Her last radiation treatment will be this week, and she's just starting to picture what life will be like without a daily dose of doctors, medication and actively dealing with cancer.
"I'm doing really well so far. Everyone tells me that I have a positive attitude, but I also have a huge support system," she said. "My family has always been very close." During her cancer treatments she enjoyed weekly phone calls and emails from family members and co-workers, who helped her to stay positive and focus on the bigger picture.
"I didn't have to always think about the fact that I have cancer, that I was having surgery," she said. "It is what it is. You can't change that fact that you have cancer, so you just deal with it. My strength comes from the support of the people behind me."
Her doctors and nurses now believe that her positive attitude may have influenced her recovery, paving a smoother road for her during a tough treatment schedule.
"I told them from the beginning that I wasn't going to get sick," she said, referring to the nausea, rashes and burns that many chemotherapy and radiation patients endure. To her medical team's surprise, she successfully finished both chemotherapy and radiation with no problems. "My attitude from the beginning was that this is what I have to do to get better."
While she was also confident that losing her hair would be easy to deal with, she had doubts when the first clump of hair fell out. Instead of crying, she called her hair dresser that day. They would take charge of the situation, they decided, and shaved her head a few hours later.
Rigler was honored to learn that she was one of two recipients of the Courage Award this year. Still, she knows that she is just one of many courageous cancer patients in our area, and hopes that the award and annual telethon on Blue Ridge Communications can further raise awareness of cancer and help to find a cure.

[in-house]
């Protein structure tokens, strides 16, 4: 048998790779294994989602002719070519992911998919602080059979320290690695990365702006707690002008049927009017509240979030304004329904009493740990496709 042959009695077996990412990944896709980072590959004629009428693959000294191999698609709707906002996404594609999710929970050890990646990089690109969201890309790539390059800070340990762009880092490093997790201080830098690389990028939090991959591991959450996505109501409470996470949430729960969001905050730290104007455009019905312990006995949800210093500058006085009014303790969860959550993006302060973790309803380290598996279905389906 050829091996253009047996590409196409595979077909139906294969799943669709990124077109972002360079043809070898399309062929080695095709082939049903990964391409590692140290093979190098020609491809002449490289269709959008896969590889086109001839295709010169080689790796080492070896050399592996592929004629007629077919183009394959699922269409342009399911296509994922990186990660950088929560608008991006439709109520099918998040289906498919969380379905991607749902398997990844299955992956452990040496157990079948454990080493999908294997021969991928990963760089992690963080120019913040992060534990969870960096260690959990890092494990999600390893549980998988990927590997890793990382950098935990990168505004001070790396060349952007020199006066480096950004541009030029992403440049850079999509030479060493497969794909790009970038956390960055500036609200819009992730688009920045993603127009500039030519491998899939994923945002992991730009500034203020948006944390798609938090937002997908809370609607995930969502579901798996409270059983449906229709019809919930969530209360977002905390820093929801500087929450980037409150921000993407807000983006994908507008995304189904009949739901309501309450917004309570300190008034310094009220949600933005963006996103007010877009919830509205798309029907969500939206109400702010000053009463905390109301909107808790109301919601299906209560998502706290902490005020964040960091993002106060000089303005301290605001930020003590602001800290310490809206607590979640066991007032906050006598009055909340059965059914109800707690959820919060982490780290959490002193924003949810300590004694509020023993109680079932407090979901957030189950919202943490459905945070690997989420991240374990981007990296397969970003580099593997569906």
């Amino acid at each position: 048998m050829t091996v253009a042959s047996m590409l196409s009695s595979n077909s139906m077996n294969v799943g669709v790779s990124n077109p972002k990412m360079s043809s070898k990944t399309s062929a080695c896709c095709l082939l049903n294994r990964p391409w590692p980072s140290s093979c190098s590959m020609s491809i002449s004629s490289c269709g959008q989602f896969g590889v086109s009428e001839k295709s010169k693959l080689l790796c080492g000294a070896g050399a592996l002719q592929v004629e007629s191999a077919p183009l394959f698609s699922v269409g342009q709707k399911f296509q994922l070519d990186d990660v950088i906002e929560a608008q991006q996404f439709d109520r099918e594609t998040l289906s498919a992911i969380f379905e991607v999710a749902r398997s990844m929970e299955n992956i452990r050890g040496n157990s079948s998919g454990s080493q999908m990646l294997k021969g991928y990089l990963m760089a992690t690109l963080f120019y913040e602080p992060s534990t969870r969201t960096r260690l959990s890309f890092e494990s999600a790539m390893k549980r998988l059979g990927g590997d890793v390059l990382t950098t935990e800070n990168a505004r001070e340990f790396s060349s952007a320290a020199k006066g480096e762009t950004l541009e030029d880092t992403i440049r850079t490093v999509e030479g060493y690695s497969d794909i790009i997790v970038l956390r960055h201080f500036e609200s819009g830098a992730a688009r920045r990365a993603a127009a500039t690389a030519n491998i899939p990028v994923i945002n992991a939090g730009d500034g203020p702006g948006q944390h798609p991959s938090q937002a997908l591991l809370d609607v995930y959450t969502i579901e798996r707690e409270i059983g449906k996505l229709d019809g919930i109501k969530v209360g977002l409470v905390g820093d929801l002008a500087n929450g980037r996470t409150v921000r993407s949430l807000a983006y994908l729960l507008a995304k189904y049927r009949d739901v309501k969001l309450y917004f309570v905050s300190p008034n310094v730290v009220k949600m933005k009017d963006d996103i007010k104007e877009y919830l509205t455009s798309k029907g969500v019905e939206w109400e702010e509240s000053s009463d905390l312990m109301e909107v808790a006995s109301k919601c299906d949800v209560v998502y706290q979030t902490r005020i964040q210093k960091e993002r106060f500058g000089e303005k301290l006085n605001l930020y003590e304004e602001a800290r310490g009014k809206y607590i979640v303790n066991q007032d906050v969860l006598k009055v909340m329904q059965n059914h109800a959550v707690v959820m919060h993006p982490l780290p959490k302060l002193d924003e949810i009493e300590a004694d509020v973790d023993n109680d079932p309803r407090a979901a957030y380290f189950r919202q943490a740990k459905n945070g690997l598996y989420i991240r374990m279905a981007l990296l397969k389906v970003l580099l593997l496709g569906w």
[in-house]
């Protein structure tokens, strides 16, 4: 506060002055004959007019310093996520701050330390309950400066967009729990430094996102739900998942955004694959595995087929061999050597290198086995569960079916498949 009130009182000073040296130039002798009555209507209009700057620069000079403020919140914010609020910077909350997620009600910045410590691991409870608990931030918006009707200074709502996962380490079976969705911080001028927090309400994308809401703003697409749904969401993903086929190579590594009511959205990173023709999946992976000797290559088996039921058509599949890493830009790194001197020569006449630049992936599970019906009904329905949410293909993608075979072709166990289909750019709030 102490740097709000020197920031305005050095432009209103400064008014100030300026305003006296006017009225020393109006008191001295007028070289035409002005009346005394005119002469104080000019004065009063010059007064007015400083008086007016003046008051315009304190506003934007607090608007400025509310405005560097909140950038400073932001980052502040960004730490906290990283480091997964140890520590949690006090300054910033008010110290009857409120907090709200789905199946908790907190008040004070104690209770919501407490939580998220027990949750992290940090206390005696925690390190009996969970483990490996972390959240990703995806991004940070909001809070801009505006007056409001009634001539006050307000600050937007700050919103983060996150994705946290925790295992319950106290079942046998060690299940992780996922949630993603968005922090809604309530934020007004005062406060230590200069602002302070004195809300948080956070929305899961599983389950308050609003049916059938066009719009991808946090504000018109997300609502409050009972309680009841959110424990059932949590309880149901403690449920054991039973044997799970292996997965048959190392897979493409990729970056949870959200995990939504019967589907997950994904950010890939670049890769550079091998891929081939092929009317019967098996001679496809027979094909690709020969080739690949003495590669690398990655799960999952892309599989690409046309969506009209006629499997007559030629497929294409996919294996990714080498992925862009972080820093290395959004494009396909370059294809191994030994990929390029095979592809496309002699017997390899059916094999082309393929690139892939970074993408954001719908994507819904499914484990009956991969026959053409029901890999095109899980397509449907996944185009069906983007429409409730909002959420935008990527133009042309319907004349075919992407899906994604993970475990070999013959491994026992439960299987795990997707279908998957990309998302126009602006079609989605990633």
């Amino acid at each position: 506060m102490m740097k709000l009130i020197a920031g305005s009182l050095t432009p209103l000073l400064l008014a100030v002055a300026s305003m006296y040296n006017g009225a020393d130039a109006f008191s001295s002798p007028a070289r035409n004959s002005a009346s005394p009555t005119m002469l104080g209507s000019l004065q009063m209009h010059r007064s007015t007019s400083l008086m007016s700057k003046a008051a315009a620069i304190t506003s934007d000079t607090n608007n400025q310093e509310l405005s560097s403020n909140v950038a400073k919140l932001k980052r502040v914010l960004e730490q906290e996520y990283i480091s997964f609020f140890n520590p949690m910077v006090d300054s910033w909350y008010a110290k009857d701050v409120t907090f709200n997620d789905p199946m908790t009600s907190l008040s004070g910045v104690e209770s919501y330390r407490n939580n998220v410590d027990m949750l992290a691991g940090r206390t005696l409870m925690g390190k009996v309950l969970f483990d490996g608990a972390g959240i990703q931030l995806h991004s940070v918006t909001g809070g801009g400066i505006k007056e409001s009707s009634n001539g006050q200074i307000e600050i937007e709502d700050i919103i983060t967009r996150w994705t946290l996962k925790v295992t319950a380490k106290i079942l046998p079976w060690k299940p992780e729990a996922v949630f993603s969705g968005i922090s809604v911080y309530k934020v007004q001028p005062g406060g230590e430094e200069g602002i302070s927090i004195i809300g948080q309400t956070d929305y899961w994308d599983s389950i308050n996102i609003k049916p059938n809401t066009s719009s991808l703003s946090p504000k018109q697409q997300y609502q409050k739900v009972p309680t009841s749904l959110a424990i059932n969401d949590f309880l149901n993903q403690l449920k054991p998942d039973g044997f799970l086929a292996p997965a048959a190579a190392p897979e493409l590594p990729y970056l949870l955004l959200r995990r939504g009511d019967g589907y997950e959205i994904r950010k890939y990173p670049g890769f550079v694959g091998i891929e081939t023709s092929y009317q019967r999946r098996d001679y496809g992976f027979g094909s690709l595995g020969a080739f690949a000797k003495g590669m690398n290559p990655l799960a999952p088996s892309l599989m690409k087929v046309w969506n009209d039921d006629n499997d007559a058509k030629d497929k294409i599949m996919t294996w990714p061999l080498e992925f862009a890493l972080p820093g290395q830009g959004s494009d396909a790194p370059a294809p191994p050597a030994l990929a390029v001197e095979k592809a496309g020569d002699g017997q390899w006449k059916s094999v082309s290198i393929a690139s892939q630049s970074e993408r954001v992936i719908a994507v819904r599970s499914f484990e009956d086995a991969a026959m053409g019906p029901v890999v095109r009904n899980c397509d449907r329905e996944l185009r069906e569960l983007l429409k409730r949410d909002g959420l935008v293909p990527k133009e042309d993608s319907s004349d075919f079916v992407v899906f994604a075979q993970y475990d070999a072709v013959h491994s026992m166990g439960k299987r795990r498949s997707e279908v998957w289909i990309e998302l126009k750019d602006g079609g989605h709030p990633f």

"I'm accepting this award for a lot of people, not just for me," she said, noting that she currently knows five friends or family members undergoing cancer treatment, including a close cousin who also has breast cancer. Her sister-in-law was also diagnosed with acute leukemia on the day of her mastectomy.
"It's just unreal, when you think about how many people's lives have been touched by cancer," she added. "We have to look toward a cure."
She also thanked her family and friends, including her parents Jim and Jean George, for being her strength during the past year, and her medical team for finding her cancer in its early stages and treating it so promptly.
"I have to give the people at Lehigh Valley (Health Network) kudos. I haven't met a medical person there who wasn't wonderful," says Rigler.
After completing her last radiation sessions, she is now looking forward to a day that doctors will declare her cancer-free. Until that time, she hopes to inspire others undergoing cancer treatment and continue to live each day to the fullest.
"It's still a fight," she says of her diagnosis. "It makes you realize how strong you can be."